Prof who used n-word in academic context learns his fate
An Emory University professor who was under investigation after using the "N-Word" in an academic setting will be returning to his teaching duties.
In a public letter, the dean announced that a final decision had been made about the professor's fate.
The Emory University professor who was temporarily barred from some of his teaching duties after using the “N-Word” in an academic context will return to the classroom.
In a letter published on the university website, Dean Mary Anne Bobinski announced that law professor Paul Zwier will keep his job as a tenured Emory Law School Faculty member, with the caveat that he will not teach any mandatory courses for the next school year. Bobinski explained that Zwier will be allowed to resume his research and that he would probably be back on campus before the end of the school year.
In 2018, Zwier found himself under investigation by the university after allegedly using the “N-word” in class while discussing the 1967 court case Fisher v. Carrousel Motor Hotel involving a white hotel manager who refused to serve a black patron.
“I’m not sure whether I used the ‘N word’ because I don’t remember consciously choosing to use the word,” Zwier wrote in a statement, on the matter. “I do remember that there was a reaction from at least one black student to my question, so I may have misspoken. I wondered to myself after class when it was brought to my attention, whether I had mispronounced negro, or said something else.”
“My intent was to eventually raise the racist slur as a possibility to set up the case we would read in the next week, where the ‘N word’ was used again,” he added. “I admit that had I used the ‘N word’ this was a mistake on my part and I have no doubt hurt and offended students who heard it or later learned that I had used the word itself. I apologized the next morning.”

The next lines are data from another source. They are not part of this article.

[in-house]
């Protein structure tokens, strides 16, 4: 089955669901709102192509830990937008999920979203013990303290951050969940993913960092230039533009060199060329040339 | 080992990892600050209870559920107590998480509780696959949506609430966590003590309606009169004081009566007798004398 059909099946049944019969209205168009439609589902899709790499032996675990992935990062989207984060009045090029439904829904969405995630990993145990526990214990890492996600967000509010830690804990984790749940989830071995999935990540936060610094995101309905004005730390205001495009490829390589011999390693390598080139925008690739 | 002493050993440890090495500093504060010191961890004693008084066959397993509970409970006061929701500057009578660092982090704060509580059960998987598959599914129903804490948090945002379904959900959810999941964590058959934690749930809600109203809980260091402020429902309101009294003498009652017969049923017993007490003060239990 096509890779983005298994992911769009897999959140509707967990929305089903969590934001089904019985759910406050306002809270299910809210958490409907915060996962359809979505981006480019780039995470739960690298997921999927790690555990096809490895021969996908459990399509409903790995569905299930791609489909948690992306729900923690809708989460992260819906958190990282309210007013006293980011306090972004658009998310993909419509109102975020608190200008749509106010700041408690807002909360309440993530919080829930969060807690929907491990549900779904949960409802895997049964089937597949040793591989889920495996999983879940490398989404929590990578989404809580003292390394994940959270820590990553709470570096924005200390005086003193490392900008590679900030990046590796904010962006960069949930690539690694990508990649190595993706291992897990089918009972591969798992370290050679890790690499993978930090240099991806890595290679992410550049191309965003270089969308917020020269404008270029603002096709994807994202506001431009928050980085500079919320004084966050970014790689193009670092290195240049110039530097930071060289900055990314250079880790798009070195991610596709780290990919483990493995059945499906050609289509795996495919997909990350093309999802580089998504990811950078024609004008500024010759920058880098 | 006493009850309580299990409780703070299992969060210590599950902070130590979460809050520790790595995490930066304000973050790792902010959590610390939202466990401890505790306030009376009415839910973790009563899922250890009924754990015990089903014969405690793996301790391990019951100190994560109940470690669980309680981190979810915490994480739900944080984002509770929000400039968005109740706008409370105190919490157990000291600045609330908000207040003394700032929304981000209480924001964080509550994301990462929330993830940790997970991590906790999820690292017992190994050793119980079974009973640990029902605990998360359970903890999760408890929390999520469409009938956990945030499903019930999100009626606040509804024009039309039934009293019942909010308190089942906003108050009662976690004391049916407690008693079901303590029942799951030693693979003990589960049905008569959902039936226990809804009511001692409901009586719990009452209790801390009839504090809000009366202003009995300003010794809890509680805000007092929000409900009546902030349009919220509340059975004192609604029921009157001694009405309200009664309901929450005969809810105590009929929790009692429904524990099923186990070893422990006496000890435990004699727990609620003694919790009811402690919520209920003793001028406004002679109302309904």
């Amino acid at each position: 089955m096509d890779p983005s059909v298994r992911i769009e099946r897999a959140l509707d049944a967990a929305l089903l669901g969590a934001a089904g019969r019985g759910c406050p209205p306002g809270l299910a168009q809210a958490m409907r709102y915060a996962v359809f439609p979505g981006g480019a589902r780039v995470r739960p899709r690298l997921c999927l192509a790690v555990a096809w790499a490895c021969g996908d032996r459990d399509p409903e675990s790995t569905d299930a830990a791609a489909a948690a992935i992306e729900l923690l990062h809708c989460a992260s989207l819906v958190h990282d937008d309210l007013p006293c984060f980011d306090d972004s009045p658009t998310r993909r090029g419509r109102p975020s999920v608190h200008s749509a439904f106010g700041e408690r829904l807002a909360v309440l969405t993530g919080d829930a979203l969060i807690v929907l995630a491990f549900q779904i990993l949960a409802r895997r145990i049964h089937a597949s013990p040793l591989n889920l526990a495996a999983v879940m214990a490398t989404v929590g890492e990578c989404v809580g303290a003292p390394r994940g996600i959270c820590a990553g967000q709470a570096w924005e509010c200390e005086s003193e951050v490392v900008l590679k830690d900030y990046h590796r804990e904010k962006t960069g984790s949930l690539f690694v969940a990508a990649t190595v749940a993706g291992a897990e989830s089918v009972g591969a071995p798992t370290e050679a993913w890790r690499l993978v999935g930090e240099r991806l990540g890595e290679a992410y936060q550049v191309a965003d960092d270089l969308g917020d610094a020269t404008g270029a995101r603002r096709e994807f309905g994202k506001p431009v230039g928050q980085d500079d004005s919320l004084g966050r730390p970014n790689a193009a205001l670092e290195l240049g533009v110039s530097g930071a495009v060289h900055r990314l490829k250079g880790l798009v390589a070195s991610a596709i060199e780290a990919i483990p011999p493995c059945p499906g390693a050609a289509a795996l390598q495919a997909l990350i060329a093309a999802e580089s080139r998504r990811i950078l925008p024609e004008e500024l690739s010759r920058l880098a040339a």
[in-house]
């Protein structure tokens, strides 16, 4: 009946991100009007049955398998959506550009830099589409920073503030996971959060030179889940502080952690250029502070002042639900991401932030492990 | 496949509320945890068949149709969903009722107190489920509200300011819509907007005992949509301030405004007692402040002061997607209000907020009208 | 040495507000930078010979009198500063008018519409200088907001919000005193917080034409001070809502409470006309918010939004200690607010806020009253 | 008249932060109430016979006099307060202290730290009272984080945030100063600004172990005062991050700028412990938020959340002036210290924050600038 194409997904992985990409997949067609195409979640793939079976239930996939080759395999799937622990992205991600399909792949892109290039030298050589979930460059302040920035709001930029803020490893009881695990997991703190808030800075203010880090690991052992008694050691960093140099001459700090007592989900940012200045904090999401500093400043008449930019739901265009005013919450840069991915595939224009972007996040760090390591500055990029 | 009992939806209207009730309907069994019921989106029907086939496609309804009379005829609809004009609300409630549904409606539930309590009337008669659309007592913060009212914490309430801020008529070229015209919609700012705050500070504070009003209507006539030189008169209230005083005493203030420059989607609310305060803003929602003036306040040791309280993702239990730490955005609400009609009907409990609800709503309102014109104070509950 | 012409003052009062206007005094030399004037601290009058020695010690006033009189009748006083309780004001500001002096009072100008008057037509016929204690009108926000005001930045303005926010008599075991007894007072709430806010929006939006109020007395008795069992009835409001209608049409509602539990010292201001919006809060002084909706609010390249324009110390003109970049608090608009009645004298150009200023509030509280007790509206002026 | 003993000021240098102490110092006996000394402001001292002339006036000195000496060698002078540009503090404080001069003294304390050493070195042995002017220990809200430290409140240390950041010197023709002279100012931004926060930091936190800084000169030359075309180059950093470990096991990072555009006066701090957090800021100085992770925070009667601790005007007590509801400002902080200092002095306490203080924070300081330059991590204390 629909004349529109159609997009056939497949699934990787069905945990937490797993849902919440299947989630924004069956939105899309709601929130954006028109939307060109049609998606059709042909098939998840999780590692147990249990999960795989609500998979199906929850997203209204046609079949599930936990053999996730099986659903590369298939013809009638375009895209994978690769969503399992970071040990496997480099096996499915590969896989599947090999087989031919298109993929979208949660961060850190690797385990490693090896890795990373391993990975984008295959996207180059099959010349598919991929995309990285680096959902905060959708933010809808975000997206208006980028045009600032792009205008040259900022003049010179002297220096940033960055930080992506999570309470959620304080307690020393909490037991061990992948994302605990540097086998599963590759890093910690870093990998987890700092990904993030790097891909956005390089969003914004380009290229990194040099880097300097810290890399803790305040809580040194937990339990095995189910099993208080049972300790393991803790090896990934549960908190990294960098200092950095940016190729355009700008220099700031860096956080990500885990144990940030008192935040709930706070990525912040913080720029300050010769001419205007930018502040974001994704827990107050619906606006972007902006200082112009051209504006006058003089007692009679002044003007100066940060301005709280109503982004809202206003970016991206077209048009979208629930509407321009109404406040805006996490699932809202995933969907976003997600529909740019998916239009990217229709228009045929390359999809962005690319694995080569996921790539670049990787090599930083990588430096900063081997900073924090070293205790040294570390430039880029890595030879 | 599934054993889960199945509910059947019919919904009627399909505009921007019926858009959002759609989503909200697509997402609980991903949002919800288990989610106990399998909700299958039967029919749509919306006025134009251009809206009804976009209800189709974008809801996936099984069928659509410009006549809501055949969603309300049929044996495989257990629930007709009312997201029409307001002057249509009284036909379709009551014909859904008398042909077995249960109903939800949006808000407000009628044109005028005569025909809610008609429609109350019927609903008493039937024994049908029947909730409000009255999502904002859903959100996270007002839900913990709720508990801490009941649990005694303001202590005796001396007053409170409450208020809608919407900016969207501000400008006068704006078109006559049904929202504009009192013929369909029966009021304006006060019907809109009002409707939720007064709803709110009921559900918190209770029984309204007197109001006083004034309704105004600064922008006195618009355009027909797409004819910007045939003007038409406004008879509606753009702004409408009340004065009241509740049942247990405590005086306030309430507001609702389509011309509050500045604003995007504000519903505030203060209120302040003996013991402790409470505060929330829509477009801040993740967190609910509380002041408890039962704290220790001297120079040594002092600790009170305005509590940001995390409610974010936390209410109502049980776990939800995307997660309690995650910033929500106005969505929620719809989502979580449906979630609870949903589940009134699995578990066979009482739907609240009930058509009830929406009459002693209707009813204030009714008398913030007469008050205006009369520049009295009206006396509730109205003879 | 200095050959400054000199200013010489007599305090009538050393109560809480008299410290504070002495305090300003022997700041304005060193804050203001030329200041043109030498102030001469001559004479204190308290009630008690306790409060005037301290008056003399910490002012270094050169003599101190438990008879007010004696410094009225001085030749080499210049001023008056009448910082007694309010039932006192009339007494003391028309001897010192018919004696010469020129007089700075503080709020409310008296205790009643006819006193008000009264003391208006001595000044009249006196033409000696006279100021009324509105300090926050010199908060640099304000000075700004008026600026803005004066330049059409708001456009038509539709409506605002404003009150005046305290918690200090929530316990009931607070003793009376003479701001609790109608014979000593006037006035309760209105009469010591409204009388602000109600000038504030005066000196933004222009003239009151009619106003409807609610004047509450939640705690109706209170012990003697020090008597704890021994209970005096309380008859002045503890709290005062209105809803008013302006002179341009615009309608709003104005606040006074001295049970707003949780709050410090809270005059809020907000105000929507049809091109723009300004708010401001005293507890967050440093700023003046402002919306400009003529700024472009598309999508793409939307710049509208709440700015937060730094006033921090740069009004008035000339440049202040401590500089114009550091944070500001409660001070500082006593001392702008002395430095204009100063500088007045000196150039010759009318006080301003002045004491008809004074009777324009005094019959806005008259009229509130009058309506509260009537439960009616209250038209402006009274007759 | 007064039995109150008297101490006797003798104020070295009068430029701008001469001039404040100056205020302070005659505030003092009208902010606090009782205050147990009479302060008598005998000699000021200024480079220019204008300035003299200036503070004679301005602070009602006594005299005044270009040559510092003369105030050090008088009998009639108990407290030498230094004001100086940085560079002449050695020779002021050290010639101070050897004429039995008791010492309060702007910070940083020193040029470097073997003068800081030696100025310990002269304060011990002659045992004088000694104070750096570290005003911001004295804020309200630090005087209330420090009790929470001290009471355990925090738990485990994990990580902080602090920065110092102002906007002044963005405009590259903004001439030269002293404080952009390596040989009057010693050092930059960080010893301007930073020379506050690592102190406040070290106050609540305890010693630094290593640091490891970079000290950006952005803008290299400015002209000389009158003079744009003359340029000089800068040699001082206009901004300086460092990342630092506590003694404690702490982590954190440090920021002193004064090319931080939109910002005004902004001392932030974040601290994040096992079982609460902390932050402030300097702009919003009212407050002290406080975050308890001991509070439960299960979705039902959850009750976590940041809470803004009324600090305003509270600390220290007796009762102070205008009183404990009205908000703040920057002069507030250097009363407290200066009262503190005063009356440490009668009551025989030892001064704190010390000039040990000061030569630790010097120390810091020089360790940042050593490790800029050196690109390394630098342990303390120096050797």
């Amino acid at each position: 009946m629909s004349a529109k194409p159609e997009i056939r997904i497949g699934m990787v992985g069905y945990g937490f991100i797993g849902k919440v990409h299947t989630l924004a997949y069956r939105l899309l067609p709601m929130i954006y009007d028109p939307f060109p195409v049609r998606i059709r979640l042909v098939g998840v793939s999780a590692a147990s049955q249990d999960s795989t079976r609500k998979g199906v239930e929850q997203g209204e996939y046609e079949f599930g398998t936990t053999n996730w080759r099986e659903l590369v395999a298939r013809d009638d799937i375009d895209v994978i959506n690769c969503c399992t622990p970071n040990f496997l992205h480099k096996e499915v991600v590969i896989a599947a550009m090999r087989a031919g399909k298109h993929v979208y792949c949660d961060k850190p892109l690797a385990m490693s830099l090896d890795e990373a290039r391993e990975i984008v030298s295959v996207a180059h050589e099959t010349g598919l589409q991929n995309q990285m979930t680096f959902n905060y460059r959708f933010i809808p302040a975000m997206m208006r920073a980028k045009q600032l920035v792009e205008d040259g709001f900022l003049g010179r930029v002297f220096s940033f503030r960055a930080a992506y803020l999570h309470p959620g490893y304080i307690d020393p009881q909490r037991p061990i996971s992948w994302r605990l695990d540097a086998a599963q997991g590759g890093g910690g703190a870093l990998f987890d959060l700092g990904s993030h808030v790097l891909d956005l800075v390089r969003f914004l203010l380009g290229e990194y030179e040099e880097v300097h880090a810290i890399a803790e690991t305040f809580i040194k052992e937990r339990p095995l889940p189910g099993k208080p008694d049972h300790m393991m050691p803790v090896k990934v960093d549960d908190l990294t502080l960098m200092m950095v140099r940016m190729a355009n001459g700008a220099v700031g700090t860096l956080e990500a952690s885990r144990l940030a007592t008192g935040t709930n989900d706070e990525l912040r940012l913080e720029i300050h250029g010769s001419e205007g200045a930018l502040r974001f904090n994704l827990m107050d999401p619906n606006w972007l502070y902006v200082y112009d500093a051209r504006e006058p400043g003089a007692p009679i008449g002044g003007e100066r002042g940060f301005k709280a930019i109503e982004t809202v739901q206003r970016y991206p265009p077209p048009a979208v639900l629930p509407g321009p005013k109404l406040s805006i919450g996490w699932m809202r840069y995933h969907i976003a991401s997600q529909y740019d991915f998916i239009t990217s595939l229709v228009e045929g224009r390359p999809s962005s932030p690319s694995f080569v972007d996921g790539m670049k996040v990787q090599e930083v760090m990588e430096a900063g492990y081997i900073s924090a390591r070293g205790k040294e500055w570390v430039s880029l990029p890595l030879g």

Following the accusation, Zwier was suspended from teaching so that the school could conduct a full investigation. Among other sanctions, he was also required to undergo “sensitivity and unconscious bias training.”
In her announcement that Zwier would be staying, Bobinski emphasized the importance of academic freedom and explained that she had made the decision after being advised by the university’s Faculty Hearing Committee, which had been tasked with making recommendations on Zwier’s case.
She also cited the school’s Equal Opportunity and Discriminatory Harassment Policy, pointing specifically to the clause emphasizing the “centrality of academic freedom and the University’s determination to protect the full and frank discussion of ideas” and noting that “discriminatory harassment does not refer to the use of materials for scholarly purposes appropriate to the academic context, such as class discussions, academic conferences, or meetings.”
”Over the past seven months, I have had the opportunity to speak with many Emory Law community members about your concerns and about your hopes for the law school moving forward. I recognize that we have conflicting views within our community about the appropriate balance between Emory’s core values relating to academic freedom, equity, and inclusion,” Bobinski wrote.
”The law school community has carried out a number of initiatives relating to these values over the past year, including faculty workshops on understanding and communicating with students about sensitive topics, both in and out of the classroom, and a student-led session on classroom climate. We look forward to developing new opportunities for dialogue moving forward,” she added.
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